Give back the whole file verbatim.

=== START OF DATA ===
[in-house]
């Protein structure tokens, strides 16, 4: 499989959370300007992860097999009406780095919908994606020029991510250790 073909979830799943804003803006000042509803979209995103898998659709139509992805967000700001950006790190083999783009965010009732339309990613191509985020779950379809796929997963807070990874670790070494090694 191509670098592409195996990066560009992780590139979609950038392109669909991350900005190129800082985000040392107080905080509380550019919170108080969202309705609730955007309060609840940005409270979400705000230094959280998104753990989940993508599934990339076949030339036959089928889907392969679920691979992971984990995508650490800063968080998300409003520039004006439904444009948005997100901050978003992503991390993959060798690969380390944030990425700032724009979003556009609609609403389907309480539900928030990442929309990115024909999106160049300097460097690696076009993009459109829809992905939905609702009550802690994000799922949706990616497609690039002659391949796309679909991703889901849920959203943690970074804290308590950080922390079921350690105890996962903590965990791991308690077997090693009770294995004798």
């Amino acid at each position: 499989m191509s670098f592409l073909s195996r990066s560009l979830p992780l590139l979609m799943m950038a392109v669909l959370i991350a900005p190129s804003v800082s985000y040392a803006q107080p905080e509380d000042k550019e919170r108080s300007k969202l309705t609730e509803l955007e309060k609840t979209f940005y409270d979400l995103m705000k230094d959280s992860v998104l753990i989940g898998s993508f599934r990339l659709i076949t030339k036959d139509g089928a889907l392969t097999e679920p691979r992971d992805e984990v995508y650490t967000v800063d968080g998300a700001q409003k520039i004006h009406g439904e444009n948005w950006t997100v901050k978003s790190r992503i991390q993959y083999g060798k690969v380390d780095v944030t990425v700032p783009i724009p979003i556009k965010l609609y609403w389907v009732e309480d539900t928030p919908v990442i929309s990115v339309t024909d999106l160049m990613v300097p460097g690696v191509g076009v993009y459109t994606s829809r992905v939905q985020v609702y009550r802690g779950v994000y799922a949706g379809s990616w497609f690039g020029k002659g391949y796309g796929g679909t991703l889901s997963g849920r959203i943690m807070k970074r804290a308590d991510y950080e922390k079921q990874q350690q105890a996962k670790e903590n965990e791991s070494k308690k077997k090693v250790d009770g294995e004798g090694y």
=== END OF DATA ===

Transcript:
[in-house]
């Protein structure tokens, strides 16, 4: 499989959370300007992860097999009406780095919908994606020029991510250790 073909979830799943804003803006000042509803979209995103898998659709139509992805967000700001950006790190083999783009965010009732339309990613191509985020779950379809796929997963807070990874670790070494090694 191509670098592409195996990066560009992780590139979609950038392109669909991350900005190129800082985000040392107080905080509380550019919170108080969202309705609730955007309060609840940005409270979400705000230094959280998104753990989940993508599934990339076949030339036959089928889907392969679920691979992971984990995508650490800063968080998300409003520039004006439904444009948005997100901050978003992503991390993959060798690969380390944030990425700032724009979003556009609609609403389907309480539900928030990442929309990115024909999106160049300097460097690696076009993009459109829809992905939905609702009550802690994000799922949706990616497609690039002659391949796309679909991703889901849920959203943690970074804290308590950080922390079921350690105890996962903590965990791991308690077997090693009770294995004798």
């Amino acid at each position: 499989m191509s670098f592409l073909s195996r990066s560009l979830p992780l590139l979609m799943m950038a392109v669909l959370i991350a900005p190129s804003v800082s985000y040392a803006q107080p905080e509380d000042k550019e919170r108080s300007k969202l309705t609730e509803l955007e309060k609840t979209f940005y409270d979400l995103m705000k230094d959280s992860v998104l753990i989940g898998s993508f599934r990339l659709i076949t030339k036959d139509g089928a889907l392969t097999e679920p691979r992971d992805e984990v995508y650490t967000v800063d968080g998300a700001q409003k520039i004006h009406g439904e444009n948005w950006t997100v901050k978003s790190r992503i991390q993959y083999g060798k690969v380390d780095v944030t990425v700032p783009i724009p979003i556009k965010l609609y609403w389907v009732e309480d539900t928030p919908v990442i929309s990115v339309t024909d999106l160049m990613v300097p460097g690696v191509g076009v993009y459109t994606s829809r992905v939905q985020v609702y009550r802690g779950v994000y799922a949706g379809s990616w497609f690039g020029k002659g391949y796309g796929g679909t991703l889901s997963g849920r959203i943690m807070k970074r804290a308590d991510y950080e922390k079921q990874q350690q105890a996962k670790e903590n965990e791991s070494k308690k077997k090693v250790d009770g294995e004798g090694y």